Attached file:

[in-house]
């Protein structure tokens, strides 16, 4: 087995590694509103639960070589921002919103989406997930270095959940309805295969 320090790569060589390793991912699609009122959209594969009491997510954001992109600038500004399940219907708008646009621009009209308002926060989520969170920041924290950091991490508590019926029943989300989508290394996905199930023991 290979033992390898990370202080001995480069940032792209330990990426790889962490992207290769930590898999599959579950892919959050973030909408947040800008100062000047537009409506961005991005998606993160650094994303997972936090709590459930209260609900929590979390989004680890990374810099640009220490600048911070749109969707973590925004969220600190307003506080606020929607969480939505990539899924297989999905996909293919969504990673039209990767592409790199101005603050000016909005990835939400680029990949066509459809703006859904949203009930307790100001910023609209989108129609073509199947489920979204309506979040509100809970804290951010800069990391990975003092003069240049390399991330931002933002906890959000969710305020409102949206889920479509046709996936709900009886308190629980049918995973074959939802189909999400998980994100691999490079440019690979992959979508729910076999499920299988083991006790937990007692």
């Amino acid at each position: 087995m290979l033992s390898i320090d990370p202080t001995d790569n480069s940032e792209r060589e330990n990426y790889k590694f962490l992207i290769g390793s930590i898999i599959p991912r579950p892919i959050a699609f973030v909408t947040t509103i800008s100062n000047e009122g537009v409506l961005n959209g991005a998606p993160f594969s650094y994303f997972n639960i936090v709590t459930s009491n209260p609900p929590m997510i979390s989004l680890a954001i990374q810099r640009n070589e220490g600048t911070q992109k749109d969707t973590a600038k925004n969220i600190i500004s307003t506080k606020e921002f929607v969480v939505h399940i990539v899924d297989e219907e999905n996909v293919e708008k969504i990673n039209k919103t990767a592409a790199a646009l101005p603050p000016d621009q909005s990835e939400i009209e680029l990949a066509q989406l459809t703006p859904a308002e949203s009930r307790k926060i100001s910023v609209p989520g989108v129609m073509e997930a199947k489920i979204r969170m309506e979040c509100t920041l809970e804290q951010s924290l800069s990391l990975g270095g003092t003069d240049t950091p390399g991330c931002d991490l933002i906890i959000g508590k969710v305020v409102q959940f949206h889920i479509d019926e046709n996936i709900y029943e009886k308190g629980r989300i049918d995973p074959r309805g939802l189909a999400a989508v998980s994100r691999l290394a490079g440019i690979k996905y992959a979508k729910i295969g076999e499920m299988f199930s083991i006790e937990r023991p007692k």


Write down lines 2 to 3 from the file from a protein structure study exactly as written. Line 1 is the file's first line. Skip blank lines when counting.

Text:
């Protein structure tokens, strides 16, 4: 087995590694509103639960070589921002919103989406997930270095959940309805295969 320090790569060589390793991912699609009122959209594969009491997510954001992109600038500004399940219907708008646009621009009209308002926060989520969170920041924290950091991490508590019926029943989300989508290394996905199930023991 290979033992390898990370202080001995480069940032792209330990990426790889962490992207290769930590898999599959579950892919959050973030909408947040800008100062000047537009409506961005991005998606993160650094994303997972936090709590459930209260609900929590979390989004680890990374810099640009220490600048911070749109969707973590925004969220600190307003506080606020929607969480939505990539899924297989999905996909293919969504990673039209990767592409790199101005603050000016909005990835939400680029990949066509459809703006859904949203009930307790100001910023609209989108129609073509199947489920979204309506979040509100809970804290951010800069990391990975003092003069240049390399991330931002933002906890959000969710305020409102949206889920479509046709996936709900009886308190629980049918995973074959939802189909999400998980994100691999490079440019690979992959979508729910076999499920299988083991006790937990007692």
């Amino acid at each position: 087995m290979l033992s390898i320090d990370p202080t001995d790569n480069s940032e792209r060589e330990n990426y790889k590694f962490l992207i290769g390793s930590i898999i599959p991912r579950p892919i959050a699609f973030v909408t947040t509103i800008s100062n000047e009122g537009v409506l961005n959209g991005a998606p993160f594969s650094y994303f997972n639960i936090v709590t459930s009491n209260p609900p929590m997510i979390s989004l680890a954001i990374q810099r640009n070589e220490g600048t911070q992109k749109d969707t973590a600038k925004n969220i600190i500004s307003t506080k606020e921002f929607v969480v939505h399940i990539v899924d297989e219907e999905n996909v293919e708008k969504i990673n039209k919103t990767a592409a790199a646009l101005p603050p000016d621009q909005s990835e939400i009209e680029l990949a066509q989406l459809t703006p859904a308002e949203s009930r307790k926060i100001s910023v609209p989520g989108v129609m073509e997930a199947k489920i979204r969170m309506e979040c509100t920041l809970e804290q951010s924290l800069s990391l990975g270095g003092t003069d240049t950091p390399g991330c931002d991490l933002i906890i959000g508590k969710v305020v409102q959940f949206h889920i479509d019926e046709n996936i709900y029943e009886k308190g629980r989300i049918d995973p074959r309805g939802l189909a999400a989508v998980s994100r691999l290394a490079g440019i690979k996905y992959a979508k729910i295969g076999e499920m299988f199930s083991i006790e937990r023991p007692k």